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A comparison of males and females' temporal patterning to short- and long-term heat acclimation

Mee, J.A. and Gibson, O.R. and Doust, J. and Maxwell, N.S. (2015) A comparison of males and females' temporal patterning to short- and long-term heat acclimation. Scandinavian Journal of Medicine & Science in Sports, 25 (Suppl.). pp. 250-258. DOI: 10.1111/sms.12417

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Abstract

The current study assessed sex differences in thermoregulatory and physiological adaptation to short-term (STHA) and long-term heat acclimation (LTHA). Sixteen (eight males; eight females) participants performed three running heat tolerance tests (RHTT), preceding HA (RHTT1), following 5 days HA (RHTT2) and 10 days HA (RHTT3). The RHTT involved 30-min running (9�km/h, 2% gradient) in 40�°C, 40% relative humidity. Following STHA, resting rectal temperature (Trrest) (males: �0.24�±�0.16�°C, P���0.001; females: �0.02�±�0.08�°C, P�=�0.597), peak rectal temperature (Trpeak) (males: �0.39�±�0.36�°C, P���0.001; females �0.07�±�0.18�°C, P�=�0.504), and peak heart rate (males: �14�±�12 beats/min, P���0.001; females: �5�±�3 beats/min, P�=�0.164) reduced in males, but not females. Following STHA, sweat rate relative to body surface area (SRBSA) increased (428�±�269�g/h/m2, P�=�0.029) in females, but not males (�11�±�286�g/h/m2, P�=�0.029). Following LTHA, Trrest (males: �0.04�±�0.15�°C, P�=�0.459; females: �0.22�±�0.12�°C, P���0.01) and Trpeak (males: �0.05�±�0.26�°C, P�=�0.590; females: �0.41�±�0.24�°C, P���0.01) reduced in females, but not males. Following LTHA, SRBSA increased in males (308�±�346�g/h/m2, P�=�0.029), but not females (44�±�373�g/h/m2, P�=�0.733). Males and females responded to STHA; however, females required LTHA to establish thermoregulatory and cardiovascular stability. HA protocols should be designed to target sex differences in thermoregulation for optimal adaptation.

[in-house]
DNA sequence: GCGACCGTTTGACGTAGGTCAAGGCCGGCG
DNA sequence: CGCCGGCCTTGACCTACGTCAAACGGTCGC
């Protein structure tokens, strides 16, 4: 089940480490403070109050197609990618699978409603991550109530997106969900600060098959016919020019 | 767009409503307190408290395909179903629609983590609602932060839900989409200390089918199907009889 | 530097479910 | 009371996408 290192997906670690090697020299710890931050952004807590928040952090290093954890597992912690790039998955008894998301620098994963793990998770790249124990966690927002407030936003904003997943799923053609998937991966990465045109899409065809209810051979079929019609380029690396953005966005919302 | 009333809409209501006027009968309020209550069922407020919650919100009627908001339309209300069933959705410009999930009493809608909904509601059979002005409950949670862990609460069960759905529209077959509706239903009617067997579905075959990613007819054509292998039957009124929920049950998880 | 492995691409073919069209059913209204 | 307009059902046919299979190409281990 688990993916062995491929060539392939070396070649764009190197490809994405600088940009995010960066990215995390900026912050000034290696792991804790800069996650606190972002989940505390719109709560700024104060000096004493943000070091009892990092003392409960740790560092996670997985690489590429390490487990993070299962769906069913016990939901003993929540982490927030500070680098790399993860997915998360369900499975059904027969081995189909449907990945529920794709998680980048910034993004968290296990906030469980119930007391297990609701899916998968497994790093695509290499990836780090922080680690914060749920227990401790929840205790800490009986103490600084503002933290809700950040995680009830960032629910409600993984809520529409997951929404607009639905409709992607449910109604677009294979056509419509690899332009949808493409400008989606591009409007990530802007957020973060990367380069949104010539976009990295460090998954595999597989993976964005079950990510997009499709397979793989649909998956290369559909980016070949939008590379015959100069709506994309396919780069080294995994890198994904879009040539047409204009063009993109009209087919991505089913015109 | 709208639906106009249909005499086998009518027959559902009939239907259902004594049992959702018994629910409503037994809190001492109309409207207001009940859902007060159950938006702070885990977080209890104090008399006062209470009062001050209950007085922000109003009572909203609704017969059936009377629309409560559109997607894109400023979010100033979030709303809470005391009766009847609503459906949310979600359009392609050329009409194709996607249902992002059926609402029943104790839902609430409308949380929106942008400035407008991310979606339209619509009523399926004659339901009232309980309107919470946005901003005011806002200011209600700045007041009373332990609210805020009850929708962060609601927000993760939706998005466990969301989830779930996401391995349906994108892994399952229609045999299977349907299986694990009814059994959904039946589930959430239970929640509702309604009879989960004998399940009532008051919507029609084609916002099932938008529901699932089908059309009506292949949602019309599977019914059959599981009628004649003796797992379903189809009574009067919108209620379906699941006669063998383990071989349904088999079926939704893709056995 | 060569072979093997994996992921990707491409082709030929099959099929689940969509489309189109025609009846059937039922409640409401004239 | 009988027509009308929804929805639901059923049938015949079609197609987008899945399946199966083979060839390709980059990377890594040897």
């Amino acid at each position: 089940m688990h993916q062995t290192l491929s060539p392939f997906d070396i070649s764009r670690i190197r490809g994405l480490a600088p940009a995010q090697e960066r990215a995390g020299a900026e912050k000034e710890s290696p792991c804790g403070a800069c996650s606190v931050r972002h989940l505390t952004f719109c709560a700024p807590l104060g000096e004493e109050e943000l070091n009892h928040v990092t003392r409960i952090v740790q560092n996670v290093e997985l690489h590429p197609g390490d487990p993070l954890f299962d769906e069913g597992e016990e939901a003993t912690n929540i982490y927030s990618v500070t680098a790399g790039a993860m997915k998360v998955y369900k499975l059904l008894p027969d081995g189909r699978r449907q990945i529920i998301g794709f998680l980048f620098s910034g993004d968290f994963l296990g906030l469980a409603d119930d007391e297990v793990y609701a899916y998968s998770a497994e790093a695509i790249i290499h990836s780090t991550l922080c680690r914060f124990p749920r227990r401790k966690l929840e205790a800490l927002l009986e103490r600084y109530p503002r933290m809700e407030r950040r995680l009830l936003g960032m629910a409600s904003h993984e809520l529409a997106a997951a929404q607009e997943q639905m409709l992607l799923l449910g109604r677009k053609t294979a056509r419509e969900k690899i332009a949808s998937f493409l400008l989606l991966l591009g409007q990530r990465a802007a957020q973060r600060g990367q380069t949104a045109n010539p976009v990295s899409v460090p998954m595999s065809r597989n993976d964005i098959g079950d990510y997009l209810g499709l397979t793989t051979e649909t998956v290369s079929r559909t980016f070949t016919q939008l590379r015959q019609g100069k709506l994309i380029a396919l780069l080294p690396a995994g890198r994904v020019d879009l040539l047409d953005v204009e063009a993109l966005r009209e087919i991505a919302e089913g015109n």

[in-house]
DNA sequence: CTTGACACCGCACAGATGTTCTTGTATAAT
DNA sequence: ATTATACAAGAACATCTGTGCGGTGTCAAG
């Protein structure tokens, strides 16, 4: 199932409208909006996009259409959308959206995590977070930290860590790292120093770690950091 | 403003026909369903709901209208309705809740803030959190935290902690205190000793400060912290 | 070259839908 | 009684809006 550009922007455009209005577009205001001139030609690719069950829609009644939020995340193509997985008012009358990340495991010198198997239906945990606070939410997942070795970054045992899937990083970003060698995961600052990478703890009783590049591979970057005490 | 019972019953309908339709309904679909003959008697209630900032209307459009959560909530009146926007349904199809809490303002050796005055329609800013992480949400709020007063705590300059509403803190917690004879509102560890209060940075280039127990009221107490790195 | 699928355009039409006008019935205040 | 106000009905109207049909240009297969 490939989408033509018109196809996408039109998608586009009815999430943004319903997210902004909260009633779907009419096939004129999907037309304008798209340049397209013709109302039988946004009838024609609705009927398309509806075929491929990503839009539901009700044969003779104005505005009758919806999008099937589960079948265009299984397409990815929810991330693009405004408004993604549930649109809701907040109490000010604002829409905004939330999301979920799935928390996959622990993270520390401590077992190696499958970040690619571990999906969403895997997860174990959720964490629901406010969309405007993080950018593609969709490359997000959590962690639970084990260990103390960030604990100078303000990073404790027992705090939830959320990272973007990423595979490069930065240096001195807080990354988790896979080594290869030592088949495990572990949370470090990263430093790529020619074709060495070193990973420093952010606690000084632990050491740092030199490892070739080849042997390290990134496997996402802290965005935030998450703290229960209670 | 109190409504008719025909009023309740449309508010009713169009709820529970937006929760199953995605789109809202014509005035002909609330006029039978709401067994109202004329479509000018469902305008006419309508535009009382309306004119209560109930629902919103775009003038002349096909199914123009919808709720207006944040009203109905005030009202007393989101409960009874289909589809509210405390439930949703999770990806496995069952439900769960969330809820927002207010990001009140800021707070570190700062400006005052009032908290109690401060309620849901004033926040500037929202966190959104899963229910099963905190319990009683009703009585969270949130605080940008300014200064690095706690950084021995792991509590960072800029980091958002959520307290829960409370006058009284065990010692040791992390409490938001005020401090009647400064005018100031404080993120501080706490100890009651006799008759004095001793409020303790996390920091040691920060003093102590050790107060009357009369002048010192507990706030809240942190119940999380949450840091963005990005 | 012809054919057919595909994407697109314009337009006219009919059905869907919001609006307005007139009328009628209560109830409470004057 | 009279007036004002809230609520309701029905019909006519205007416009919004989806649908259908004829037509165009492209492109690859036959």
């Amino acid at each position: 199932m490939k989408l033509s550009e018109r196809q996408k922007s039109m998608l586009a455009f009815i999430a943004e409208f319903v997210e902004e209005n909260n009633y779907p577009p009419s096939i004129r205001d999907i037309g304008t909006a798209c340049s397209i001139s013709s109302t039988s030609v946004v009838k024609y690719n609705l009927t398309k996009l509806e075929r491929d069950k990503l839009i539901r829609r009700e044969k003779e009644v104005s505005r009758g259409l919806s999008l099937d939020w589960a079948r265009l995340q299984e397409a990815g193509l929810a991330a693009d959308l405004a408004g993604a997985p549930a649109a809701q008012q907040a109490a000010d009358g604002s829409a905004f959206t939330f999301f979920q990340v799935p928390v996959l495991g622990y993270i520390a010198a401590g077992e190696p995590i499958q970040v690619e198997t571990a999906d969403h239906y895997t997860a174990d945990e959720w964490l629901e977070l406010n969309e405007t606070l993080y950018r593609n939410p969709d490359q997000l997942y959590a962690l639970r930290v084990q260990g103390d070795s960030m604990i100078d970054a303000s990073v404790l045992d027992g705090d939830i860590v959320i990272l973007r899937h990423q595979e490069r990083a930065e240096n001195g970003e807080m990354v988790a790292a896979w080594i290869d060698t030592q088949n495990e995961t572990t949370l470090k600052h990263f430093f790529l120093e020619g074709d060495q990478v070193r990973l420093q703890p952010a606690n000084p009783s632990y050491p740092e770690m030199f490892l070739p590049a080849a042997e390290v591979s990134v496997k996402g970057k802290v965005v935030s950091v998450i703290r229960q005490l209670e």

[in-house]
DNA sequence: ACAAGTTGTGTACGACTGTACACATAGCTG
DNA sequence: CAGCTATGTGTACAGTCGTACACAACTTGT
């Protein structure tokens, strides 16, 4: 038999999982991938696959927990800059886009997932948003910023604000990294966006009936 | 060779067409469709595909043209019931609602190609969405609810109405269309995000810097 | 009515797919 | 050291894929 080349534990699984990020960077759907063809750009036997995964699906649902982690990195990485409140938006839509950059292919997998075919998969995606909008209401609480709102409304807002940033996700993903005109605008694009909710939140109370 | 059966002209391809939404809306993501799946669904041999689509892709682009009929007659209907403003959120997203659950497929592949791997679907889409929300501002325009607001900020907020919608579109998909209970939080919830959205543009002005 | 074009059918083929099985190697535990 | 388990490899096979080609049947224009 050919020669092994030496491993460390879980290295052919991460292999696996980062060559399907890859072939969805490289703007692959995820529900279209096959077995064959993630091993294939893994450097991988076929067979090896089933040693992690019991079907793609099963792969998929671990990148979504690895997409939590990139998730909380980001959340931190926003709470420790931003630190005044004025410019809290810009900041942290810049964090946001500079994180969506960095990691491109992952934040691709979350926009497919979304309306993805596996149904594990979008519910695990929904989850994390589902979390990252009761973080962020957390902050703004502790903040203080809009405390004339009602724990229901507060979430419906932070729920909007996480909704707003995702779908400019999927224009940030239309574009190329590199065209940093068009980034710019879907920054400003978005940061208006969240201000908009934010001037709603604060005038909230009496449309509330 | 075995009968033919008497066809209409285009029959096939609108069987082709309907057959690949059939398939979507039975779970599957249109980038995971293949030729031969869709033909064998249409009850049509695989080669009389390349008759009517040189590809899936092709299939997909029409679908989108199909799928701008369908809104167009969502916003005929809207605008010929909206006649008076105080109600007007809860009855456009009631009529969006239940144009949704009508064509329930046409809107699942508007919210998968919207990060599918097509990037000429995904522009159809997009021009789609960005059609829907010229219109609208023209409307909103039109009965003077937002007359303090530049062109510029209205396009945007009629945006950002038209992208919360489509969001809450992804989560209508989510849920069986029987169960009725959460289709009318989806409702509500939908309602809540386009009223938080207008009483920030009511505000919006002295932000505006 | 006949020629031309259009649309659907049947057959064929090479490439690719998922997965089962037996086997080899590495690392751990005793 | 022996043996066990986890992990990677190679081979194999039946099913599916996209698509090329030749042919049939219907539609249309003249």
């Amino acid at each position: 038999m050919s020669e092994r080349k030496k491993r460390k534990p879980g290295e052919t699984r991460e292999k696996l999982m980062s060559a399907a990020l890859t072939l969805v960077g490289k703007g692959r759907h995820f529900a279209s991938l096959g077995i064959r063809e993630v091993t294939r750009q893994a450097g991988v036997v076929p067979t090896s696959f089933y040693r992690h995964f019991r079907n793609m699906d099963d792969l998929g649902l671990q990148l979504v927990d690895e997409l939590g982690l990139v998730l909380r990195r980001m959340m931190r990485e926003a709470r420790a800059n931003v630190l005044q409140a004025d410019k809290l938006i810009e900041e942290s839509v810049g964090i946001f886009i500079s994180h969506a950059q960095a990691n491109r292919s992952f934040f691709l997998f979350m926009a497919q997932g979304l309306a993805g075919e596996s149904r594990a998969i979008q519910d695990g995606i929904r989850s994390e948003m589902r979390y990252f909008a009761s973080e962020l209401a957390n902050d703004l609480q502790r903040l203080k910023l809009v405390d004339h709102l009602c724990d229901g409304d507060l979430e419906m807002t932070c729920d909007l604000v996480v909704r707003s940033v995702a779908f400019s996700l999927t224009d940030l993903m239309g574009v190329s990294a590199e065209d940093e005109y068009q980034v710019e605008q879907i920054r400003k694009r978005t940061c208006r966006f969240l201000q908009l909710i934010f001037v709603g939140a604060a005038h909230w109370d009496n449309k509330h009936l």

Item Type: Article
Subjects: Research Publications
Departments: College of Health and Behavioural Sciences > School of Sport, Health and Exercise Sciences
Date Deposited: 22 Mar 2016 03:35
Last Modified: 22 Mar 2016 03:35
ISSN: 0905-7188
URI: http://e.bangor.ac.uk/id/eprint/6394
Identification Number: DOI: 10.1111/sms.12417
Publisher: Wiley
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